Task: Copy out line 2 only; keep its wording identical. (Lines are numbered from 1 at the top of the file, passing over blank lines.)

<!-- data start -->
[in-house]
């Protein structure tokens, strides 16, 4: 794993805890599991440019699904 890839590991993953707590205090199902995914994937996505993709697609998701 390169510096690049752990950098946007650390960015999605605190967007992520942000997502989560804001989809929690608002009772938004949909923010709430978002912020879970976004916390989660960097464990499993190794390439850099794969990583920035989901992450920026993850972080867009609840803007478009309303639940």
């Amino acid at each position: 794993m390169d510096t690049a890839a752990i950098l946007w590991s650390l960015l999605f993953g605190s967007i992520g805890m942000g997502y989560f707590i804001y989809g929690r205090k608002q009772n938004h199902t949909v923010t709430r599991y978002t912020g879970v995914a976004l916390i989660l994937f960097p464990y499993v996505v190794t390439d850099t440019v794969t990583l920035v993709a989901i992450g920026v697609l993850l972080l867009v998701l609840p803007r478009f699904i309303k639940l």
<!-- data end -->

């Protein structure tokens, strides 16, 4: 794993805890599991440019699904 890839590991993953707590205090199902995914994937996505993709697609998701 390169510096690049752990950098946007650390960015999605605190967007992520942000997502989560804001989809929690608002009772938004949909923010709430978002912020879970976004916390989660960097464990499993190794390439850099794969990583920035989901992450920026993850972080867009609840803007478009309303639940």